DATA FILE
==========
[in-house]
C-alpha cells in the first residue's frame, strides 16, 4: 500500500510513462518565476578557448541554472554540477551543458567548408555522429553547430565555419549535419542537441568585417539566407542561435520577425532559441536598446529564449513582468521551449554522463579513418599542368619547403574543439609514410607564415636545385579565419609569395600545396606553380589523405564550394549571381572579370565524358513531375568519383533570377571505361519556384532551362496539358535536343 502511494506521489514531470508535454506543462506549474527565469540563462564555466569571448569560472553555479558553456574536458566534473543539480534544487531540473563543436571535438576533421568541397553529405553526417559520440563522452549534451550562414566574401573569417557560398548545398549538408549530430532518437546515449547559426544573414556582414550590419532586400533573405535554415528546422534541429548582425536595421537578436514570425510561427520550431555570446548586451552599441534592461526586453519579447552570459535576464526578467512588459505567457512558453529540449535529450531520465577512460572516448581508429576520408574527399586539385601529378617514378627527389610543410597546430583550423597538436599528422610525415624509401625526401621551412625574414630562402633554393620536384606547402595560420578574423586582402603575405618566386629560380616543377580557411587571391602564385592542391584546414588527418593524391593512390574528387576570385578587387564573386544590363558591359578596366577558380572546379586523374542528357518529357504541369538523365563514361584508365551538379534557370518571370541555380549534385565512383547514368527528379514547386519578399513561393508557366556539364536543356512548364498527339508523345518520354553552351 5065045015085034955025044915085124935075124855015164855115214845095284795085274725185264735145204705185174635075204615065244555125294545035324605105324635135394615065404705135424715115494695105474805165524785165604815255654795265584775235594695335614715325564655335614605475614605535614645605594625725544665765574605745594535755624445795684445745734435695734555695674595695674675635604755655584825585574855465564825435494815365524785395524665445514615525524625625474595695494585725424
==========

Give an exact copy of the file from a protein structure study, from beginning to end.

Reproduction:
[in-house]
C-alpha cells in the first residue's frame, strides 16, 4: 500500500510513462518565476578557448541554472554540477551543458567548408555522429553547430565555419549535419542537441568585417539566407542561435520577425532559441536598446529564449513582468521551449554522463579513418599542368619547403574543439609514410607564415636545385579565419609569395600545396606553380589523405564550394549571381572579370565524358513531375568519383533570377571505361519556384532551362496539358535536343 502511494506521489514531470508535454506543462506549474527565469540563462564555466569571448569560472553555479558553456574536458566534473543539480534544487531540473563543436571535438576533421568541397553529405553526417559520440563522452549534451550562414566574401573569417557560398548545398549538408549530430532518437546515449547559426544573414556582414550590419532586400533573405535554415528546422534541429548582425536595421537578436514570425510561427520550431555570446548586451552599441534592461526586453519579447552570459535576464526578467512588459505567457512558453529540449535529450531520465577512460572516448581508429576520408574527399586539385601529378617514378627527389610543410597546430583550423597538436599528422610525415624509401625526401621551412625574414630562402633554393620536384606547402595560420578574423586582402603575405618566386629560380616543377580557411587571391602564385592542391584546414588527418593524391593512390574528387576570385578587387564573386544590363558591359578596366577558380572546379586523374542528357518529357504541369538523365563514361584508365551538379534557370518571370541555380549534385565512383547514368527528379514547386519578399513561393508557366556539364536543356512548364498527339508523345518520354553552351 5065045015085034955025044915085124935075124855015164855115214845095284795085274725185264735145204705185174635075204615065244555125294545035324605105324635135394615065404705135424715115494695105474805165524785165604815255654795265584775235594695335614715325564655335614605475614605535614645605594625725544665765574605745594535755624445795684445745734435695734555695674595695674675635604755655584825585574855465564825435494815365524785395524665445514615525524625625474595695494585725424